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Indiana’s premise ID system for livestock proved its worth during recent crisis

Indiana’s premise ID system for livestock proved its worth during recent crisis
Indiana officials were able to contain the flu outbreak quicker because they had identified major poultry flocks.

The premise identification program wasn’t popular with everyone when the Indiana State Board of Animal Health implemented it years ago. The program, called premID, requires anyone buying, selling or exhibiting livestock, including cattle, sheep, goats, swine and farmed cervids, to record the location of those animals with BOAH. Even the location where 4-H animals are kept must be reported.

COMMERCE CONTINUED: With the help of premise identification, around the clock testing and state permits, products moved in and out during the quarantine outbreak in Indiana in January. (Photo courtesy of Minnesota Turkey Growers Association)

Purdue University Extension aided with the process. Ironically, it was mandatory for all livestock except poultry. Registration of premise identification location for poultry was voluntary, and still is. Fortunately, the commercial poultry industry foresaw the value of premise identification and had premIDs for their farms.

The recent outbreak of avian flu in turkeys in Indiana earlier this year makes the case for why premise identification is so important.

“We also use it to help trace movement of animals into and out of the state,” Denise Derrer of BOAH explains. “Those movements, along with individual animal identification, are reflected on certificates of veterinary inspection. From time to time, another state will have an animal test positive for something, and we need to determine if, when and where it came through Indiana.”

If an infected animal did pass through Indiana, it may mean testing others in the state,” she says. “This actually happens often but rarely makes the news,” she notes.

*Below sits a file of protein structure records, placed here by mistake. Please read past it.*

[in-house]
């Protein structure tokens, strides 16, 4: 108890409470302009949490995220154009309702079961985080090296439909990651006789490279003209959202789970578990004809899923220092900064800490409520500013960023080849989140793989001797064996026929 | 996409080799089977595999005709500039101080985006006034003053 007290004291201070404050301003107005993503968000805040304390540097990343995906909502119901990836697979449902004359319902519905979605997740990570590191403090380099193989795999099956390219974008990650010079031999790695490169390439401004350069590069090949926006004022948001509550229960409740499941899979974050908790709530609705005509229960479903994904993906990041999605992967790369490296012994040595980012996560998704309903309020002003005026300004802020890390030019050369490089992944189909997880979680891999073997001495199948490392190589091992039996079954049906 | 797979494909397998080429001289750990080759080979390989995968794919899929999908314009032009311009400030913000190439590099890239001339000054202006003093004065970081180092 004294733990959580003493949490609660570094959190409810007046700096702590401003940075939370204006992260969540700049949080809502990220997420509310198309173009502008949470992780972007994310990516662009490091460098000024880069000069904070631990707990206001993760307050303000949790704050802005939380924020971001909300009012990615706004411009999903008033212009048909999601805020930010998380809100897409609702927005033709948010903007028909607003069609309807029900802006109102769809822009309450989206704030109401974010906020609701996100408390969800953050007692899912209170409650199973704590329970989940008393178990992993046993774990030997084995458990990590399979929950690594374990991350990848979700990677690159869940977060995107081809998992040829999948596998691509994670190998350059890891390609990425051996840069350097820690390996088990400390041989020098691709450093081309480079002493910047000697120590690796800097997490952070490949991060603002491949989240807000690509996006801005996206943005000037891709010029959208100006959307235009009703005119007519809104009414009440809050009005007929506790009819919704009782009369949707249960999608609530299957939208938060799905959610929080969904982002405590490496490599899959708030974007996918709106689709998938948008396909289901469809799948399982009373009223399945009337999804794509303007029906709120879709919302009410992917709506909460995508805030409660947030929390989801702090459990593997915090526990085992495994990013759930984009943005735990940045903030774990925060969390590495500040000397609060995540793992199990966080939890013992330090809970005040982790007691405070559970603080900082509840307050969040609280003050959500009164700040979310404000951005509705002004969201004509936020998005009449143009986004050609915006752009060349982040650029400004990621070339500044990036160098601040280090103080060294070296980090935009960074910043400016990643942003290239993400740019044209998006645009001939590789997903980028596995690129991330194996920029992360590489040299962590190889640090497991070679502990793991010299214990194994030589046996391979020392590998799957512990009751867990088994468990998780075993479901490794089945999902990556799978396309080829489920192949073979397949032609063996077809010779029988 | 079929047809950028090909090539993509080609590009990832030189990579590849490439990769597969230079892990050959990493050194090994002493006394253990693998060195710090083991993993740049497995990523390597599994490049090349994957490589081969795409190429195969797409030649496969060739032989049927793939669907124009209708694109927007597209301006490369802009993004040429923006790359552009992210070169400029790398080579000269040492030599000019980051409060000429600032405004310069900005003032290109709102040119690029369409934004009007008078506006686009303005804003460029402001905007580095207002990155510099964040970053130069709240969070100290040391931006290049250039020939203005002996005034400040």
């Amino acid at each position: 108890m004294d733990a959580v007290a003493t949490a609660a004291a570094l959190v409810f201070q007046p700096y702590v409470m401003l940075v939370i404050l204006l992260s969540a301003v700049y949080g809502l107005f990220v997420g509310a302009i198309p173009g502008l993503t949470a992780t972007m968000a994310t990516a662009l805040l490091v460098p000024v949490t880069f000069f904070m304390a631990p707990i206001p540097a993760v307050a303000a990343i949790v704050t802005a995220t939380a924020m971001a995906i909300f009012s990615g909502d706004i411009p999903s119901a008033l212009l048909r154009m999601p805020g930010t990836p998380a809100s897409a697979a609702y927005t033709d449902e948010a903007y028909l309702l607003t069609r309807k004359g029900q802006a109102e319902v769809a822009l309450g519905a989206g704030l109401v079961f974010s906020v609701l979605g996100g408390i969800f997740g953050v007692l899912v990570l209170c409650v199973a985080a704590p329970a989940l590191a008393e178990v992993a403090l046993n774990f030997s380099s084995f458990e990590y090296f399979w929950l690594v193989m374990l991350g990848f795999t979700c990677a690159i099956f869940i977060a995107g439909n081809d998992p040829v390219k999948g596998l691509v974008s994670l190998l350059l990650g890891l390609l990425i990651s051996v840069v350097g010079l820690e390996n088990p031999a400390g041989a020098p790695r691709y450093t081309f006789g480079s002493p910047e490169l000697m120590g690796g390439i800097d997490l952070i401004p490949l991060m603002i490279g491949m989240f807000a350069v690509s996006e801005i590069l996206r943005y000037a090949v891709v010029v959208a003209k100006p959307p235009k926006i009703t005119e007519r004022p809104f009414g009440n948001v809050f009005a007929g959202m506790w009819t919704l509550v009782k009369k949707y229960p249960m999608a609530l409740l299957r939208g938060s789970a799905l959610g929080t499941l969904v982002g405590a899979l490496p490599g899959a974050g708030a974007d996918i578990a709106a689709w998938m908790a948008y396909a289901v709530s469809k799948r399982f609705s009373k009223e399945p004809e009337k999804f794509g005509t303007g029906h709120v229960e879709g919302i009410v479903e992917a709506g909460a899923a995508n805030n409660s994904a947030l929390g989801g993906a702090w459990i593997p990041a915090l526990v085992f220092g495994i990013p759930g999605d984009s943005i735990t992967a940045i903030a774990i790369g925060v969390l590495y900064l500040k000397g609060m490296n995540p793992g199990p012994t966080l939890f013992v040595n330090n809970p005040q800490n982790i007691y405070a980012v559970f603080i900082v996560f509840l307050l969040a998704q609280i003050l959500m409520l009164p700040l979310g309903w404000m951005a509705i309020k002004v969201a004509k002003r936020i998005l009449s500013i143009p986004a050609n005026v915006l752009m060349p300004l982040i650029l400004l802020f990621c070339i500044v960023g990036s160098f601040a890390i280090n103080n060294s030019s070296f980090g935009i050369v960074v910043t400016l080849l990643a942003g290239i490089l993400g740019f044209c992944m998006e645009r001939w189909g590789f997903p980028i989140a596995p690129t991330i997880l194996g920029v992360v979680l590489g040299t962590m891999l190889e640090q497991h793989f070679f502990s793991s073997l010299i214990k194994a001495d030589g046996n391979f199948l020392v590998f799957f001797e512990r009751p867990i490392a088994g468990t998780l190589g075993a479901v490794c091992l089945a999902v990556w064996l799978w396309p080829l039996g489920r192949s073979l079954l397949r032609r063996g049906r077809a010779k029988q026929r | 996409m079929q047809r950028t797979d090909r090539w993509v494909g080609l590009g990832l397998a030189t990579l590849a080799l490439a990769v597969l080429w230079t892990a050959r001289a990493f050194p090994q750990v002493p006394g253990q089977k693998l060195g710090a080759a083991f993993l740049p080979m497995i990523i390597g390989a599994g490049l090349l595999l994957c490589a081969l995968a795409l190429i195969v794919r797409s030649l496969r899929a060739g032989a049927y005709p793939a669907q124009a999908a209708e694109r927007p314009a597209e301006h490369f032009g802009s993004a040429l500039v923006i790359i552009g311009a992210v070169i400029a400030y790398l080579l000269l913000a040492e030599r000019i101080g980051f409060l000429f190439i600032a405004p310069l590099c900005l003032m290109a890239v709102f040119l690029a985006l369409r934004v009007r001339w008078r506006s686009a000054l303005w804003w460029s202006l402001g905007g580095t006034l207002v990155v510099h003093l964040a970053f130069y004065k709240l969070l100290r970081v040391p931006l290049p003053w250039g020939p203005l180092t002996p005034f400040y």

Premise ID and avian flu outbreak

However, the avian flu outbreak in January splashed across the news everywhere. Derrer lays out the timeline, and how premise identification helped officials contain the threat.

Mid-January- first positive case of avian flu reported to BOAH.

“Upon notification BOAH was able to use mapping software to identify all commercial and private or small flocks, if they were registered, within a 6.2 mile circle of the infected site,”Derrer explains. The 6.2 mile circle corresponds with a 10 kilometer area mandated by USDA. All flocks within the circle had to be tested.

Hours after first report- BOAH began testing.

Because commercial flocks were pre-identified, all 65 flocks in the control area were located quickly. Testing began within hours of the index case being reported, Derrer says.

Within 24 hours- more flocks tested positive.

Testing identified nine more flocks that were positive, Derrer says. That allowed BOAH to start quarantine and response procedures on those additional farms quickly. “This speaks to how the premID system helps us respond quickly,” she notes. “It’s an important factor in containment of disease.” In contrast, reaction wasn’t as fast in Iowa and Minnesota in 2015 when avian flu broke in flocks. They don’t have a traceability system like Indiana,” Derrer says.

Within first week- permits were issued so farms within the control area could move birds and/or products such as eggs.

“Those premID’s were important to farms in the control area, because any movement of birds or eggs had to be done with a permit issued by BOAH,” Derrer says. “A permit could be obtained only after a negative avian influenza test was completed within 24 hours (of movement).”

The premID system helped track test results, with hundreds going through the lab on some days, Derrer adds.

Days and weeks following outbreak- Products keep moving from flocks testing negative.

Products could continue moving from non-infected farms with testing and permits. “That kept farms in business and helped support the local economy,” Derrer observes. The alternative would have been shutting everything down. During the 38 days where the quarantine was in place within the control area, 738 movement permits were issued.

During weeks of quarantine - what could have happened would have been devastating.

“Without premise ID, commerce would have come to a standstill,” Derrer says. “We would have literally had to drive all the roads and notify all the infected farms in the control area. The permit process would also have been slowed and perhaps confused, because tracking farms by owners’ names can get confusing and may be inaccurate.”

During the quarantine - PremID helped track down small flocks

BOAH also used the premID system to track backyard flocks in the control area, Derrer says. Most had to be identified, which took more time, since poultry registration is voluntary. Once the flocks were identified BOAH assigned them a premID.

Postscript- How it worked

Being able to map premises immediately helped BOAH plan staffing and resources, Derrer says. Within minutes BOAH knew how many farms they were dealing with, and started scheduling staff, and working with USDA to make sure enough responders would be on the scene.

In addition, BOAH’s database for premised identification is organized and searchable by ID number, Derrer says. That helps staff be more efficient in case management, mapping and other tasks associated with a disease investigation, Derrer concludes.

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